Outcome 4 (CBA-funded):  Improved community capacity to address climate change risks

Train community in the potential consequences and risks associated with climate change while promoting sustainable and climate-resilient agricultural practices and alternative land tenure practices (Output 4.1).

Outcome 5 (CBA-funded): Project results inform climate change risk management in other communities as well as national and local government

Document lessons learned (Output 5.1) and incorporate them into adaptation techniques for local district development plans (Output 5.2). Monitor, advocate, and disseminate new arable land management strategies among local and national stakeholders (Output 5.3).

Monitoring and Evaluation

Monitoring and evaluation for community-based adaptation is a new field, and the CBA project is piloting innovative approaches to evaluating the success of locally-driven adaptation projects, and generating lessons to inform ongoing practice.

Key considerations in M&E for CBA include:

  • Grounding M&E in the local context: M&E for CBA should avoid overly rigid frameworks, recognizing community heterogeneity and maintaining local relevance
  • Capturing global lessons from local projects: CBA projects are highly contextualized, but lessons generated should be relevant to stakeholders globally
  • Incorporation of both quantitative and qualitative indicators: to ground projects in tangible changes that can be objectively evaluated, and to capture lessons and case studies for global dissemination

To these ends, the CBA project uses three indicator systems: the Vulnerability Reduction Assessment, the Small Grants Programme Impact Assessment System, and the UNDP Climate Change Adaptation Indicator Framework.

The Vulnerability Reduction Assessment (VRA)

The VRA is a question-based approach with the following aims:

  • To make M&E responsive to community priorities
  • To use M&E to make projects more accountable to local priorities
  • To make M&E capture community ideas and local knowledge
  • To gather community-level feedback to guide ongoing project management
  • To generate qualitative information
  • To capture lessons on specific issues within community-based adaptation
  • To generate case studies highlighting adaptation projects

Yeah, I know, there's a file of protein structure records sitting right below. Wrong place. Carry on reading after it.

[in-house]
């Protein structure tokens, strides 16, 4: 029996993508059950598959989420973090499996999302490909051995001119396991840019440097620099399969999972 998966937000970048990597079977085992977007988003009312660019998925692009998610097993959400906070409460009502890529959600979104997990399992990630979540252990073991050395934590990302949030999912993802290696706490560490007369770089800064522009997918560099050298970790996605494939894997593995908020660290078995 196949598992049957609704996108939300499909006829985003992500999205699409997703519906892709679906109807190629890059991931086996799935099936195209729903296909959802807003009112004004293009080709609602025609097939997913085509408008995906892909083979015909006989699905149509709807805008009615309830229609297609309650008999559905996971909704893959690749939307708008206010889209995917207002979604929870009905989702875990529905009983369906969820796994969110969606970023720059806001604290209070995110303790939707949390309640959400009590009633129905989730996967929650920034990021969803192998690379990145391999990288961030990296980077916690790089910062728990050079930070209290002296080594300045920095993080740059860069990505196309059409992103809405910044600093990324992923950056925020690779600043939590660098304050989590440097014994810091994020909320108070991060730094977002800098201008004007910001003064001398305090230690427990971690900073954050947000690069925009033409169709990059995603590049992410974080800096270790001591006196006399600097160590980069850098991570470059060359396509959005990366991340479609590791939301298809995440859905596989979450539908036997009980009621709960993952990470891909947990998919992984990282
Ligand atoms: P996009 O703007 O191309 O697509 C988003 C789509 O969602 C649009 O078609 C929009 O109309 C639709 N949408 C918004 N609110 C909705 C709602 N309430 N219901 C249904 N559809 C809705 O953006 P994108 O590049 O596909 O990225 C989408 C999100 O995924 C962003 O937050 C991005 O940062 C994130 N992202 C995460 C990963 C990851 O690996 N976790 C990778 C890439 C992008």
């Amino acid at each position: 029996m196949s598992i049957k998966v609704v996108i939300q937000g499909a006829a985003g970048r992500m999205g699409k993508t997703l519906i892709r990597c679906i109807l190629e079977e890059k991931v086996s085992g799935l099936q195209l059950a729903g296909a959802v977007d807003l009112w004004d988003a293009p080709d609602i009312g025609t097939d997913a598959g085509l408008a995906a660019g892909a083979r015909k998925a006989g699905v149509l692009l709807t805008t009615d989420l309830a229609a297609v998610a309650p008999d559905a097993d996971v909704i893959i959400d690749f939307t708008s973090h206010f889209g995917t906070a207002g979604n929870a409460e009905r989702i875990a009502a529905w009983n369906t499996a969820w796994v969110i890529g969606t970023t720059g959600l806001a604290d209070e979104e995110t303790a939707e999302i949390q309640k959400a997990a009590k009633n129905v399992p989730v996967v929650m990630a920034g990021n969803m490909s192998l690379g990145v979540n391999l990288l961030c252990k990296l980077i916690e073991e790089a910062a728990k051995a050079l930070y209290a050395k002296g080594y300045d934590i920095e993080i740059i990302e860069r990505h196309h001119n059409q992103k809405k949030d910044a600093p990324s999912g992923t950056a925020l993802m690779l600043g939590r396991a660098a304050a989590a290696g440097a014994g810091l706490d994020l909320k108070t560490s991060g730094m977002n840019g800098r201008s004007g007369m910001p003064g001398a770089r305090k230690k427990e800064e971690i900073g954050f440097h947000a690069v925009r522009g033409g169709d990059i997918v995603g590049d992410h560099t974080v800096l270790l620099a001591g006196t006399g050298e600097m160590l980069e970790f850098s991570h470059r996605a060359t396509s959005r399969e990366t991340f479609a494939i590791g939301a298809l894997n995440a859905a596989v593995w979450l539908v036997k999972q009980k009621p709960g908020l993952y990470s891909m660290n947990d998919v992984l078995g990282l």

The VRA follows UNDP's Adaptation Policy Framework, and is measured in a series of meetings with local community stakeholders. In these meetings, locally-tailored questions based on standard VRA questions/indicators are posed, and the community assigns a numerical score on a 1-10 scale for each question. Progress is evaluated through changes in scores over the course of implementation, as well as through qualitative data collected in community discussions surrounding the exercise.

UNDP has developed a Users Guide to the VRA (Espanol) (Francais) as a tool to assist practitioners to conceptualize and execute VRA measurements in the context of CBA projects.

The SGP Impact Assessment System (IAS)

The CBA, being a project of the GEF Strategic Priority on Adaptation, aims to increase the resilience of ecosystems and communities to the impacts of climate change, generating global environmental benefits, and increasing their resilience in the face of climate change impacts. To this end, the CBA projects use the SGP's impact assessment system for monitoring achievements in GEF focal areas (focusing primarily on biodiversity and sustainable land management).

The IAS is composed of a number of quantitative indicators which track biophysical ecosystem indicators, as well as policy impact, capacity development and awareness-building.

UNDP Climate Change Adaptation Indicator Framework

CBA projects also track quantitative indicators from UNDP's adaptation indicator framework, corresponding to the thematic area on natural resources management. More information on UNDP's indicator framework can be found on the UNDP climate change adaptation monitoring and evaluation website.

 

This description applies to all projects implemented through UNDP's Community-Based Adaptation programme. Specific details on this project's M&E will be included here as they become available. *

Contacts

Association of Landscape Planning Development (Public Association)
Ryskali Eserkepov
Chairman
UNDP
CBA Project Management Unit